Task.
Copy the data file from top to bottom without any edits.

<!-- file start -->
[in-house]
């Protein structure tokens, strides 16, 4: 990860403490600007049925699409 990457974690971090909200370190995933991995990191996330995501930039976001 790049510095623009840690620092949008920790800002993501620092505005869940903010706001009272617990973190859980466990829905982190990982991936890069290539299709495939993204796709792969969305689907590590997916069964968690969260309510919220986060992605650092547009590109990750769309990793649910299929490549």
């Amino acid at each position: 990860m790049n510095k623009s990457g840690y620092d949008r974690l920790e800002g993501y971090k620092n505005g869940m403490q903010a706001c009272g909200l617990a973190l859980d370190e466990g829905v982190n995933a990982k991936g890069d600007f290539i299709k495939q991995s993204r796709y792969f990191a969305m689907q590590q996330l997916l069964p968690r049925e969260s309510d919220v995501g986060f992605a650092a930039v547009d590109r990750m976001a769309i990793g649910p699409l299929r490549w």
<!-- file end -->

[in-house]
């Protein structure tokens, strides 16, 4: 990860403490600007049925699409 990457974690971090909200370190995933991995990191996330995501930039976001 790049510095623009840690620092949008920790800002993501620092505005869940903010706001009272617990973190859980466990829905982190990982991936890069290539299709495939993204796709792969969305689907590590997916069964968690969260309510919220986060992605650092547009590109990750769309990793649910299929490549």
């Amino acid at each position: 990860m790049n510095k623009s990457g840690y620092d949008r974690l920790e800002g993501y971090k620092n505005g869940m403490q903010a706001c009272g909200l617990a973190l859980d370190e466990g829905v982190n995933a990982k991936g890069d600007f290539i299709k495939q991995s993204r796709y792969f990191a969305m689907q590590q996330l997916l069964p968690r049925e969260s309510d919220v995501g986060f992605a650092a930039v547009d590109r990750m976001a769309i990793g649910p699409l299929r490549w």